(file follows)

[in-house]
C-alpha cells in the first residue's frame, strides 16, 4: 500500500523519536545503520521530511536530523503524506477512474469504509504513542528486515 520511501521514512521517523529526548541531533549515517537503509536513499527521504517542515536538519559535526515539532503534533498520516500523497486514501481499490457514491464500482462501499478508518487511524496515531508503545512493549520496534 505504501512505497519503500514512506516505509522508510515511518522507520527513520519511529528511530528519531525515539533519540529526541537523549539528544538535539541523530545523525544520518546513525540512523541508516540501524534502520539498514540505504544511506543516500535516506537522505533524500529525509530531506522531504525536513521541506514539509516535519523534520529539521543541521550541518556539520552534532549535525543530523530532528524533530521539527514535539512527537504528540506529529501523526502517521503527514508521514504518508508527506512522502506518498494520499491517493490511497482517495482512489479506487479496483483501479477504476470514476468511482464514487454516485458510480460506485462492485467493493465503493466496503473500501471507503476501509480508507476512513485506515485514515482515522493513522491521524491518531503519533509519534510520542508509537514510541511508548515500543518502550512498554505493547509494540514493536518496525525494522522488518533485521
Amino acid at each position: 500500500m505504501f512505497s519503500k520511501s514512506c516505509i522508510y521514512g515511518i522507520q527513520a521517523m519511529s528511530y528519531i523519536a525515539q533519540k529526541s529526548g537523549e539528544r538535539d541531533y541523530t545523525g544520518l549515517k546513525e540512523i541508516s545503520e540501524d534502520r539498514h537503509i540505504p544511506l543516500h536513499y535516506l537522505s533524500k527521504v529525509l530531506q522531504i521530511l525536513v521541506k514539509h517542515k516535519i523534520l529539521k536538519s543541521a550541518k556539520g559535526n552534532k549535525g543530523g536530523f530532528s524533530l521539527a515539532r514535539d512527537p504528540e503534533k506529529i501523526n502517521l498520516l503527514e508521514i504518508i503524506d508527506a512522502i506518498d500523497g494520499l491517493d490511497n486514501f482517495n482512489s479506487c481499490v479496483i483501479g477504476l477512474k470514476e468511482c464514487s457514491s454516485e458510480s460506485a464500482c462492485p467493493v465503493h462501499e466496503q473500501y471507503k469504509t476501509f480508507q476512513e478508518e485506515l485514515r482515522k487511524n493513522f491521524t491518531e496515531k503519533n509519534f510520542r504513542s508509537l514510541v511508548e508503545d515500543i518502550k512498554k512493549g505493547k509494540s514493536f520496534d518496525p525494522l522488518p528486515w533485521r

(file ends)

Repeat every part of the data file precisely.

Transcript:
[in-house]
C-alpha cells in the first residue's frame, strides 16, 4: 500500500523519536545503520521530511536530523503524506477512474469504509504513542528486515 520511501521514512521517523529526548541531533549515517537503509536513499527521504517542515536538519559535526515539532503534533498520516500523497486514501481499490457514491464500482462501499478508518487511524496515531508503545512493549520496534 505504501512505497519503500514512506516505509522508510515511518522507520527513520519511529528511530528519531525515539533519540529526541537523549539528544538535539541523530545523525544520518546513525540512523541508516540501524534502520539498514540505504544511506543516500535516506537522505533524500529525509530531506522531504525536513521541506514539509516535519523534520529539521543541521550541518556539520552534532549535525543530523530532528524533530521539527514535539512527537504528540506529529501523526502517521503527514508521514504518508508527506512522502506518498494520499491517493490511497482517495482512489479506487479496483483501479477504476470514476468511482464514487454516485458510480460506485462492485467493493465503493466496503473500501471507503476501509480508507476512513485506515485514515482515522493513522491521524491518531503519533509519534510520542508509537514510541511508548515500543518502550512498554505493547509494540514493536518496525525494522522488518533485521
Amino acid at each position: 500500500m505504501f512505497s519503500k520511501s514512506c516505509i522508510y521514512g515511518i522507520q527513520a521517523m519511529s528511530y528519531i523519536a525515539q533519540k529526541s529526548g537523549e539528544r538535539d541531533y541523530t545523525g544520518l549515517k546513525e540512523i541508516s545503520e540501524d534502520r539498514h537503509i540505504p544511506l543516500h536513499y535516506l537522505s533524500k527521504v529525509l530531506q522531504i521530511l525536513v521541506k514539509h517542515k516535519i523534520l529539521k536538519s543541521a550541518k556539520g559535526n552534532k549535525g543530523g536530523f530532528s524533530l521539527a515539532r514535539d512527537p504528540e503534533k506529529i501523526n502517521l498520516l503527514e508521514i504518508i503524506d508527506a512522502i506518498d500523497g494520499l491517493d490511497n486514501f482517495n482512489s479506487c481499490v479496483i483501479g477504476l477512474k470514476e468511482c464514487s457514491s454516485e458510480s460506485a464500482c462492485p467493493v465503493h462501499e466496503q473500501y471507503k469504509t476501509f480508507q476512513e478508518e485506515l485514515r482515522k487511524n493513522f491521524t491518531e496515531k503519533n509519534f510520542r504513542s508509537l514510541v511508548e508503545d515500543i518502550k512498554k512493549g505493547k509494540s514493536f520496534d518496525p525494522l522488518p528486515w533485521r